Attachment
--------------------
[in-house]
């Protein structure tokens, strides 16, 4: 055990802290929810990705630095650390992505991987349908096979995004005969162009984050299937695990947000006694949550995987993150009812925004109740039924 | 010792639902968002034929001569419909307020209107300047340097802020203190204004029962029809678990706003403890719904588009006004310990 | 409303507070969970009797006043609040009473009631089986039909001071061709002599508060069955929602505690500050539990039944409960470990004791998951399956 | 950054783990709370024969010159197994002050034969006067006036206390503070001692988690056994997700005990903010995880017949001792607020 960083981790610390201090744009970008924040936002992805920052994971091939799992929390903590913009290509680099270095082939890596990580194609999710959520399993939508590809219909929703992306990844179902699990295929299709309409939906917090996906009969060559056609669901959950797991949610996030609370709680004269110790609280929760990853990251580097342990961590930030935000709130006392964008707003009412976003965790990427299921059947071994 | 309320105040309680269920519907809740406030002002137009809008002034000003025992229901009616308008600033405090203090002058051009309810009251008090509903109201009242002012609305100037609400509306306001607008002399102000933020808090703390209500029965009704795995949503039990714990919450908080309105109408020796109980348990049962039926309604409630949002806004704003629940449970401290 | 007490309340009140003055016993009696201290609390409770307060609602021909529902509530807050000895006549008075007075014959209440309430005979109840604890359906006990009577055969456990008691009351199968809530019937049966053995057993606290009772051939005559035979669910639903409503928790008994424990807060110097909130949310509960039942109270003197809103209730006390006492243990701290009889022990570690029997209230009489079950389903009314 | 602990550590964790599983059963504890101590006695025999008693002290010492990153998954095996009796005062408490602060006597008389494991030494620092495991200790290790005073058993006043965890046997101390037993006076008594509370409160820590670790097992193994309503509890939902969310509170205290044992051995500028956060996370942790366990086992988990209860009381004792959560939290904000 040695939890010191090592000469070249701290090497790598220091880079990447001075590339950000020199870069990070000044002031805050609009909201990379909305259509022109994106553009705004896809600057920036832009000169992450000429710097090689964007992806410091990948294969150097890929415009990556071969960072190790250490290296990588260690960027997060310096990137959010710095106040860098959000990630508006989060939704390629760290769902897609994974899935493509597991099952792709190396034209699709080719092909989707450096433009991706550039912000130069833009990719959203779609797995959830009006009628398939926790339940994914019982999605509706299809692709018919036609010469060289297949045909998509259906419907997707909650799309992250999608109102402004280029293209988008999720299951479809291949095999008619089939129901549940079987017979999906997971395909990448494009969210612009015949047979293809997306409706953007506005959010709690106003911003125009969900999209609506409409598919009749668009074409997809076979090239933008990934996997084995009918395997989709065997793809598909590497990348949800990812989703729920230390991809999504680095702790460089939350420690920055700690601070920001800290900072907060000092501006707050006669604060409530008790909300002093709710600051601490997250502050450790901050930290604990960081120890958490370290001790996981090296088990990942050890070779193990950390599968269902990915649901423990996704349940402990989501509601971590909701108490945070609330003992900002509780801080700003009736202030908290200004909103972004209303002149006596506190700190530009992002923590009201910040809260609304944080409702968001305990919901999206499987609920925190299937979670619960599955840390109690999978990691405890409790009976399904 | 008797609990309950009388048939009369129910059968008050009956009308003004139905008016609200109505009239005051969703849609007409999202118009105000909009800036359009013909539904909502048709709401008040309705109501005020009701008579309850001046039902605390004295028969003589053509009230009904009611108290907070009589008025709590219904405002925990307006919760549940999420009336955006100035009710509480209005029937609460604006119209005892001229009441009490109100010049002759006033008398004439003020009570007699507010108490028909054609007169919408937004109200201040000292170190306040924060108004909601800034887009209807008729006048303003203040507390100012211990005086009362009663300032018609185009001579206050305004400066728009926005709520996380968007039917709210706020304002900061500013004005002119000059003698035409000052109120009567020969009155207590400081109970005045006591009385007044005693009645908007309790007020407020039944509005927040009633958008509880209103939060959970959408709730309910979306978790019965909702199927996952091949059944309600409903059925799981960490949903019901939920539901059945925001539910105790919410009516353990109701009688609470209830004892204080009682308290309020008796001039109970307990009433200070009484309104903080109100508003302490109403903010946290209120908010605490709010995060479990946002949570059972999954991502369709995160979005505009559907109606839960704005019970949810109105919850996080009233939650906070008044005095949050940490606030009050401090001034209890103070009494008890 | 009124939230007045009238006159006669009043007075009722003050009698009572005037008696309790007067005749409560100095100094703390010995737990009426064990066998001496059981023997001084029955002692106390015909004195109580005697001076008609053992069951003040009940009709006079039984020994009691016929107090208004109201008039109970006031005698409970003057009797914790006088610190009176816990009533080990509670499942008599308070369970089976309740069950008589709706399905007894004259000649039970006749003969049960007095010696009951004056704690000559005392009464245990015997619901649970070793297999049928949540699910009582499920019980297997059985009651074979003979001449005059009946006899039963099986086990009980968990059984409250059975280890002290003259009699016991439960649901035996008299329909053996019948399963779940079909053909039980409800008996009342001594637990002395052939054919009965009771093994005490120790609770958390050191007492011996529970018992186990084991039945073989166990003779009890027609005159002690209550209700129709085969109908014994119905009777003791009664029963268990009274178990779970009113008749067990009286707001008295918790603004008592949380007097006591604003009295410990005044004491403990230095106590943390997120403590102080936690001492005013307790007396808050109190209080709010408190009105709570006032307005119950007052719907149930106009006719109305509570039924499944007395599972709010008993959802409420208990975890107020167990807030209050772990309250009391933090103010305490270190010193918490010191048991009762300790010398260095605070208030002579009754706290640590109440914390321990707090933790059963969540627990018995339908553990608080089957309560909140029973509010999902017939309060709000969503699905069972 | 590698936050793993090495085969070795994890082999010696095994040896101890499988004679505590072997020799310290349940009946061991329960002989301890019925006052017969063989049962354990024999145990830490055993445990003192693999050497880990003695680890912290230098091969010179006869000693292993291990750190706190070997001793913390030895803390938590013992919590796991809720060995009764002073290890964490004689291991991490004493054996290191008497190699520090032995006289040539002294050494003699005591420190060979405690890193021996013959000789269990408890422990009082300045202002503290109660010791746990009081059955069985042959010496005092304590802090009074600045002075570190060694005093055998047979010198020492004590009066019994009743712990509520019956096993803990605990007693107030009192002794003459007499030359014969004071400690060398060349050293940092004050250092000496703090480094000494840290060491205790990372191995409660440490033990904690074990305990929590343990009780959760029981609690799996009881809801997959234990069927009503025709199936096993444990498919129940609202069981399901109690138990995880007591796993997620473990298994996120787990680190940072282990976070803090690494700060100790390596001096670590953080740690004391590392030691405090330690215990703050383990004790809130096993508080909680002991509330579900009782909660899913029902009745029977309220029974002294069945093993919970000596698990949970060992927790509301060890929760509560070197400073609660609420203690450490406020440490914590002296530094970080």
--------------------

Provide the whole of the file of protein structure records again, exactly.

[in-house]
């Protein structure tokens, strides 16, 4: 055990802290929810990705630095650390992505991987349908096979995004005969162009984050299937695990947000006694949550995987993150009812925004109740039924 | 010792639902968002034929001569419909307020209107300047340097802020203190204004029962029809678990706003403890719904588009006004310990 | 409303507070969970009797006043609040009473009631089986039909001071061709002599508060069955929602505690500050539990039944409960470990004791998951399956 | 950054783990709370024969010159197994002050034969006067006036206390503070001692988690056994997700005990903010995880017949001792607020 960083981790610390201090744009970008924040936002992805920052994971091939799992929390903590913009290509680099270095082939890596990580194609999710959520399993939508590809219909929703992306990844179902699990295929299709309409939906917090996906009969060559056609669901959950797991949610996030609370709680004269110790609280929760990853990251580097342990961590930030935000709130006392964008707003009412976003965790990427299921059947071994 | 309320105040309680269920519907809740406030002002137009809008002034000003025992229901009616308008600033405090203090002058051009309810009251008090509903109201009242002012609305100037609400509306306001607008002399102000933020808090703390209500029965009704795995949503039990714990919450908080309105109408020796109980348990049962039926309604409630949002806004704003629940449970401290 | 007490309340009140003055016993009696201290609390409770307060609602021909529902509530807050000895006549008075007075014959209440309430005979109840604890359906006990009577055969456990008691009351199968809530019937049966053995057993606290009772051939005559035979669910639903409503928790008994424990807060110097909130949310509960039942109270003197809103209730006390006492243990701290009889022990570690029997209230009489079950389903009314 | 602990550590964790599983059963504890101590006695025999008693002290010492990153998954095996009796005062408490602060006597008389494991030494620092495991200790290790005073058993006043965890046997101390037993006076008594509370409160820590670790097992193994309503509890939902969310509170205290044992051995500028956060996370942790366990086992988990209860009381004792959560939290904000 040695939890010191090592000469070249701290090497790598220091880079990447001075590339950000020199870069990070000044002031805050609009909201990379909305259509022109994106553009705004896809600057920036832009000169992450000429710097090689964007992806410091990948294969150097890929415009990556071969960072190790250490290296990588260690960027997060310096990137959010710095106040860098959000990630508006989060939704390629760290769902897609994974899935493509597991099952792709190396034209699709080719092909989707450096433009991706550039912000130069833009990719959203779609797995959830009006009628398939926790339940994914019982999605509706299809692709018919036609010469060289297949045909998509259906419907997707909650799309992250999608109102402004280029293209988008999720299951479809291949095999008619089939129901549940079987017979999906997971395909990448494009969210612009015949047979293809997306409706953007506005959010709690106003911003125009969900999209609506409409598919009749668009074409997809076979090239933008990934996997084995009918395997989709065997793809598909590497990348949800990812989703729920230390991809999504680095702790460089939350420690920055700690601070920001800290900072907060000092501006707050006669604060409530008790909300002093709710600051601490997250502050450790901050930290604990960081120890958490370290001790996981090296088990990942050890070779193990950390599968269902990915649901423990996704349940402990989501509601971590909701108490945070609330003992900002509780801080700003009736202030908290200004909103972004209303002149006596506190700190530009992002923590009201910040809260609304944080409702968001305990919901999206499987609920925190299937979670619960599955840390109690999978990691405890409790009976399904 | 008797609990309950009388048939009369129910059968008050009956009308003004139905008016609200109505009239005051969703849609007409999202118009105000909009800036359009013909539904909502048709709401008040309705109501005020009701008579309850001046039902605390004295028969003589053509009230009904009611108290907070009589008025709590219904405002925990307006919760549940999420009336955006100035009710509480209005029937609460604006119209005892001229009441009490109100010049002759006033008398004439003020009570007699507010108490028909054609007169919408937004109200201040000292170190306040924060108004909601800034887009209807008729006048303003203040507390100012211990005086009362009663300032018609185009001579206050305004400066728009926005709520996380968007039917709210706020304002900061500013004005002119000059003698035409000052109120009567020969009155207590400081109970005045006591009385007044005693009645908007309790007020407020039944509005927040009633958008509880209103939060959970959408709730309910979306978790019965909702199927996952091949059944309600409903059925799981960490949903019901939920539901059945925001539910105790919410009516353990109701009688609470209830004892204080009682308290309020008796001039109970307990009433200070009484309104903080109100508003302490109403903010946290209120908010605490709010995060479990946002949570059972999954991502369709995160979005505009559907109606839960704005019970949810109105919850996080009233939650906070008044005095949050940490606030009050401090001034209890103070009494008890 | 009124939230007045009238006159006669009043007075009722003050009698009572005037008696309790007067005749409560100095100094703390010995737990009426064990066998001496059981023997001084029955002692106390015909004195109580005697001076008609053992069951003040009940009709006079039984020994009691016929107090208004109201008039109970006031005698409970003057009797914790006088610190009176816990009533080990509670499942008599308070369970089976309740069950008589709706399905007894004259000649039970006749003969049960007095010696009951004056704690000559005392009464245990015997619901649970070793297999049928949540699910009582499920019980297997059985009651074979003979001449005059009946006899039963099986086990009980968990059984409250059975280890002290003259009699016991439960649901035996008299329909053996019948399963779940079909053909039980409800008996009342001594637990002395052939054919009965009771093994005490120790609770958390050191007492011996529970018992186990084991039945073989166990003779009890027609005159002690209550209700129709085969109908014994119905009777003791009664029963268990009274178990779970009113008749067990009286707001008295918790603004008592949380007097006591604003009295410990005044004491403990230095106590943390997120403590102080936690001492005013307790007396808050109190209080709010408190009105709570006032307005119950007052719907149930106009006719109305509570039924499944007395599972709010008993959802409420208990975890107020167990807030209050772990309250009391933090103010305490270190010193918490010191048991009762300790010398260095605070208030002579009754706290640590109440914390321990707090933790059963969540627990018995339908553990608080089957309560909140029973509010999902017939309060709000969503699905069972 | 590698936050793993090495085969070795994890082999010696095994040896101890499988004679505590072997020799310290349940009946061991329960002989301890019925006052017969063989049962354990024999145990830490055993445990003192693999050497880990003695680890912290230098091969010179006869000693292993291990750190706190070997001793913390030895803390938590013992919590796991809720060995009764002073290890964490004689291991991490004493054996290191008497190699520090032995006289040539002294050494003699005591420190060979405690890193021996013959000789269990408890422990009082300045202002503290109660010791746990009081059955069985042959010496005092304590802090009074600045002075570190060694005093055998047979010198020492004590009066019994009743712990509520019956096993803990605990007693107030009192002794003459007499030359014969004071400690060398060349050293940092004050250092000496703090480094000494840290060491205790990372191995409660440490033990904690074990305990929590343990009780959760029981609690799996009881809801997959234990069927009503025709199936096993444990498919129940609202069981399901109690138990995880007591796993997620473990298994996120787990680190940072282990976070803090690494700060100790390596001096670590953080740690004391590392030691405090330690215990703050383990004790809130096993508080909680002991509330579900009782909660899913029902009745029977309220029974002294069945093993919970000596698990949970060992927790509301060890929760509560070197400073609660609420203690450490406020440490914590002296530094970080």